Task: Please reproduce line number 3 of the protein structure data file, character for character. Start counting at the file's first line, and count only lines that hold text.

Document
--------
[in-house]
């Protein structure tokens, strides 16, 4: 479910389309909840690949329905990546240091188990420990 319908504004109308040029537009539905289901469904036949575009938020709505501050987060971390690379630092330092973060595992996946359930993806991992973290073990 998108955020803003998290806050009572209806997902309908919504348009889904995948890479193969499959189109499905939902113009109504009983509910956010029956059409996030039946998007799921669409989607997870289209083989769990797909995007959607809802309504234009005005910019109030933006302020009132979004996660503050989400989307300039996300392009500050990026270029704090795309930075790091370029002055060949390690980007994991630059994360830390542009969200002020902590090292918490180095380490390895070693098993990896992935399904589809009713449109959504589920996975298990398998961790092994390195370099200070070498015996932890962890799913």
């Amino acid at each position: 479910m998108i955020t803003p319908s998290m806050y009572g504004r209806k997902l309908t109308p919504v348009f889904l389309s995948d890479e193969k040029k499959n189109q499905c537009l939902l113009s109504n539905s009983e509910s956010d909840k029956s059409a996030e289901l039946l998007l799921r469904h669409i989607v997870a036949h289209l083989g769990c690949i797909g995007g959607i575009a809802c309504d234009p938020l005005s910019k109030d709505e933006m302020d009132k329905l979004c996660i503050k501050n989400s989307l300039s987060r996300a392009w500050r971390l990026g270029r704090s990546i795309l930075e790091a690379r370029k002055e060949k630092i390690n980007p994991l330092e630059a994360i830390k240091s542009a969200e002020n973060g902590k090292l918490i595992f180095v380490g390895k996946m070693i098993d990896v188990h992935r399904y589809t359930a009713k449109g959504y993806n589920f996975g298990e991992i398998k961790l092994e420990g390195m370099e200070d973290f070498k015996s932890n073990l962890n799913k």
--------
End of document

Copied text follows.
């Amino acid at each position: 479910m998108i955020t803003p319908s998290m806050y009572g504004r209806k997902l309908t109308p919504v348009f889904l389309s995948d890479e193969k040029k499959n189109q499905c537009l939902l113009s109504n539905s009983e509910s956010d909840k029956s059409a996030e289901l039946l998007l799921r469904h669409i989607v997870a036949h289209l083989g769990c690949i797909g995007g959607i575009a809802c309504d234009p938020l005005s910019k109030d709505e933006m302020d009132k329905l979004c996660i503050k501050n989400s989307l300039s987060r996300a392009w500050r971390l990026g270029r704090s990546i795309l930075e790091a690379r370029k002055e060949k630092i390690n980007p994991l330092e630059a994360i830390k240091s542009a969200e002020n973060g902590k090292l918490i595992f180095v380490g390895k996946m070693i098993d990896v188990h992935r399904y589809t359930a009713k449109g959504y993806n589920f996975g298990e991992i398998k961790l092994e420990g390195m370099e200070d973290f070498k015996s932890n073990l962890n799913k």